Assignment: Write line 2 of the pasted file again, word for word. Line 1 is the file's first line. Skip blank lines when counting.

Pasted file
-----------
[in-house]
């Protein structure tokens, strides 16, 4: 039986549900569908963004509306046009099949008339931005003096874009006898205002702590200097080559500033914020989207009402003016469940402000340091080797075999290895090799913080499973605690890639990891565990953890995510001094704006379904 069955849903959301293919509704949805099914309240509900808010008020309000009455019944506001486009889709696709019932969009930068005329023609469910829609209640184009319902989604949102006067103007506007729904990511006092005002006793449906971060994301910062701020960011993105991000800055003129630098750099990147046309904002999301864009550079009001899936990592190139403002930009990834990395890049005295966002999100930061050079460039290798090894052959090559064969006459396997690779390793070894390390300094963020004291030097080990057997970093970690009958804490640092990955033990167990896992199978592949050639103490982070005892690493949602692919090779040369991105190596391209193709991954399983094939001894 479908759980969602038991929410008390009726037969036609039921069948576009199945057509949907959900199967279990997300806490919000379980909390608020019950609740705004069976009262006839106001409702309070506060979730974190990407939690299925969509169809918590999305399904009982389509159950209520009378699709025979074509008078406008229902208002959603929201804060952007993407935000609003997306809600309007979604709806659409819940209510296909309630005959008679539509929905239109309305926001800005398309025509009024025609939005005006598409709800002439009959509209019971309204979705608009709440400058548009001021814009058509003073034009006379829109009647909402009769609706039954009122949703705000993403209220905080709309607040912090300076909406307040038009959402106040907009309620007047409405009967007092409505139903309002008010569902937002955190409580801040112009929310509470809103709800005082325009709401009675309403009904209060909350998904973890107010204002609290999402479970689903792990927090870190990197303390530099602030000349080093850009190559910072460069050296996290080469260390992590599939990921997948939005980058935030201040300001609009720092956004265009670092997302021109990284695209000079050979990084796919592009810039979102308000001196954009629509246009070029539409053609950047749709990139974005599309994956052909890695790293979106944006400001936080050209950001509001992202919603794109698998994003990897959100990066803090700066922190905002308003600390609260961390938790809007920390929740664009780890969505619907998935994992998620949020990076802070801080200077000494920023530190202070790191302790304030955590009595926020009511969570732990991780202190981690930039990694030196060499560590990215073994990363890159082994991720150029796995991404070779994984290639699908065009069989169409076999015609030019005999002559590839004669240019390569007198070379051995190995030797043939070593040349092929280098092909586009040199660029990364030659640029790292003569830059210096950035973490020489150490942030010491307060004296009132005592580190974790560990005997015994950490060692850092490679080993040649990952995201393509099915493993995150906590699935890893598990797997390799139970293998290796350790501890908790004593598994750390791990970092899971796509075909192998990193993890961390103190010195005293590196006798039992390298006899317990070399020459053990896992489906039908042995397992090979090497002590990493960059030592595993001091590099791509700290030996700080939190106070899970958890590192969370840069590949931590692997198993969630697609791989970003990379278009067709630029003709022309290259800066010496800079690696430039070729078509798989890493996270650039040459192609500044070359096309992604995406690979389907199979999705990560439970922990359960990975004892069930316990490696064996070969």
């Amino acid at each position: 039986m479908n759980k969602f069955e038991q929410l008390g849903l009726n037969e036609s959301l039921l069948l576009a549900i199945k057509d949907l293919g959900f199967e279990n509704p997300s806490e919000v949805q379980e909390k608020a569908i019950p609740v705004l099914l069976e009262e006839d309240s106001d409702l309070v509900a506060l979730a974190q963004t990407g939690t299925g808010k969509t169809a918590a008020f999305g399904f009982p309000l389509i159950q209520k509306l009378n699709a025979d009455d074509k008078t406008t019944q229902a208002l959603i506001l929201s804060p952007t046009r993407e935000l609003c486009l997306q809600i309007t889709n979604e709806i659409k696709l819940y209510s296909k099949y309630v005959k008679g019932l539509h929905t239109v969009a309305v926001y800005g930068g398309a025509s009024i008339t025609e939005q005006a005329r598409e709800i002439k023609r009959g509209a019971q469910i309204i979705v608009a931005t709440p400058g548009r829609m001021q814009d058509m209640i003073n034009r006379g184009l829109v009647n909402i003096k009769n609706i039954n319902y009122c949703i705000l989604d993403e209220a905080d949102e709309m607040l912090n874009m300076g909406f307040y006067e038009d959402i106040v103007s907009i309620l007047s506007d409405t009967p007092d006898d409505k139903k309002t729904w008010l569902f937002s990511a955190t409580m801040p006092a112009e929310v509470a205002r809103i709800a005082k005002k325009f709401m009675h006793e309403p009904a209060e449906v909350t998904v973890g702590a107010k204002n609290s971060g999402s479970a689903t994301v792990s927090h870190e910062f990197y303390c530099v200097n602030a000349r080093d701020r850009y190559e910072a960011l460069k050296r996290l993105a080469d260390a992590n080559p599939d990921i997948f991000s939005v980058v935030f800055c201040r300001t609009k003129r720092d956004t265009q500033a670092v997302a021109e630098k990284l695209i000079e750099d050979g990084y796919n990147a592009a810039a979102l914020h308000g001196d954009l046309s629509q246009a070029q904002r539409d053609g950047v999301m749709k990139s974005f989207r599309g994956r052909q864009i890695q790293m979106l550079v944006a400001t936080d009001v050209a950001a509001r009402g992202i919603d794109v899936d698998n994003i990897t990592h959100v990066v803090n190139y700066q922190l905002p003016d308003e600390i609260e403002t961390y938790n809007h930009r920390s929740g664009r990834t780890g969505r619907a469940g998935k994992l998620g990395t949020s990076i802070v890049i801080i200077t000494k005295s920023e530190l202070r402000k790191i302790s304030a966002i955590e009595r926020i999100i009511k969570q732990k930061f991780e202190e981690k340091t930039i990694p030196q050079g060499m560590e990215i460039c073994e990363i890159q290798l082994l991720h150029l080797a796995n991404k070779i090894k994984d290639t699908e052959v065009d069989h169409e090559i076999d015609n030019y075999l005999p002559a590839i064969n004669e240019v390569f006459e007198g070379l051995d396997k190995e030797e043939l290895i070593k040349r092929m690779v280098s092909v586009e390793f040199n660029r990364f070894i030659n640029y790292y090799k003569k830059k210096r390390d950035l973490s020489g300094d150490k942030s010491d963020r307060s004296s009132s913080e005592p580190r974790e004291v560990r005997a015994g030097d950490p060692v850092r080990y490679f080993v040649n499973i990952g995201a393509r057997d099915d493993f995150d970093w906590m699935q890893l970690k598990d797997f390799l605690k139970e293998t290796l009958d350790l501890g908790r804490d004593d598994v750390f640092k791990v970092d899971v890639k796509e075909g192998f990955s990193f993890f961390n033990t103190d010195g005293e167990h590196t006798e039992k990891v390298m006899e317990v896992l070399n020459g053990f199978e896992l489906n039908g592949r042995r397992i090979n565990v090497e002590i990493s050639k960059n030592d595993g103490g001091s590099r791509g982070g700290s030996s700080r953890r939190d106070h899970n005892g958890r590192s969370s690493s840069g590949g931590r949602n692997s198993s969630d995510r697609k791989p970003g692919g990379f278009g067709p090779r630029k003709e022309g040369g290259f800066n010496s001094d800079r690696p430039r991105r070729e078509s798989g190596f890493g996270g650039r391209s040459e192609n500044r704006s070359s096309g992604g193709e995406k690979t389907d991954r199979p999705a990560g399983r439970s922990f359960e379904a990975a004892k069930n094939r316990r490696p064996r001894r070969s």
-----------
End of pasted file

């Protein structure tokens, strides 16, 4: 039986549900569908963004509306046009099949008339931005003096874009006898205002702590200097080559500033914020989207009402003016469940402000340091080797075999290895090799913080499973605690890639990891565990953890995510001094704006379904 069955849903959301293919509704949805099914309240509900808010008020309000009455019944506001486009889709696709019932969009930068005329023609469910829609209640184009319902989604949102006067103007506007729904990511006092005002006793449906971060994301910062701020960011993105991000800055003129630098750099990147046309904002999301864009550079009001899936990592190139403002930009990834990395890049005295966002999100930061050079460039290798090894052959090559064969006459396997690779390793070894390390300094963020004291030097080990057997970093970690009958804490640092990955033990167990896992199978592949050639103490982070005892690493949602692919090779040369991105190596391209193709991954399983094939001894 479908759980969602038991929410008390009726037969036609039921069948576009199945057509949907959900199967279990997300806490919000379980909390608020019950609740705004069976009262006839106001409702309070506060979730974190990407939690299925969509169809918590999305399904009982389509159950209520009378699709025979074509008078406008229902208002959603929201804060952007993407935000609003997306809600309007979604709806659409819940209510296909309630005959008679539509929905239109309305926001800005398309025509009024025609939005005006598409709800002439009959509209019971309204979705608009709440400058548009001021814009058509003073034009006379829109009647909402009769609706039954009122949703705000993403209220905080709309607040912090300076909406307040038009959402106040907009309620007047409405009967007092409505139903309002008010569902937002955190409580801040112009929310509470809103709800005082325009709401009675309403009904209060909350998904973890107010204002609290999402479970689903792990927090870190990197303390530099602030000349080093850009190559910072460069050296996290080469260390992590599939990921997948939005980058935030201040300001609009720092956004265009670092997302021109990284695209000079050979990084796919592009810039979102308000001196954009629509246009070029539409053609950047749709990139974005599309994956052909890695790293979106944006400001936080050209950001509001992202919603794109698998994003990897959100990066803090700066922190905002308003600390609260961390938790809007920390929740664009780890969505619907998935994992998620949020990076802070801080200077000494920023530190202070790191302790304030955590009595926020009511969570732990991780202190981690930039990694030196060499560590990215073994990363890159082994991720150029796995991404070779994984290639699908065009069989169409076999015609030019005999002559590839004669240019390569007198070379051995190995030797043939070593040349092929280098092909586009040199660029990364030659640029790292003569830059210096950035973490020489150490942030010491307060004296009132005592580190974790560990005997015994950490060692850092490679080993040649990952995201393509099915493993995150906590699935890893598990797997390799139970293998290796350790501890908790004593598994750390791990970092899971796509075909192998990193993890961390103190010195005293590196006798039992390298006899317990070399020459053990896992489906039908042995397992090979090497002590990493960059030592595993001091590099791509700290030996700080939190106070899970958890590192969370840069590949931590692997198993969630697609791989970003990379278009067709630029003709022309290259800066010496800079690696430039070729078509798989890493996270650039040459192609500044070359096309992604995406690979389907199979999705990560439970922990359960990975004892069930316990490696064996070969």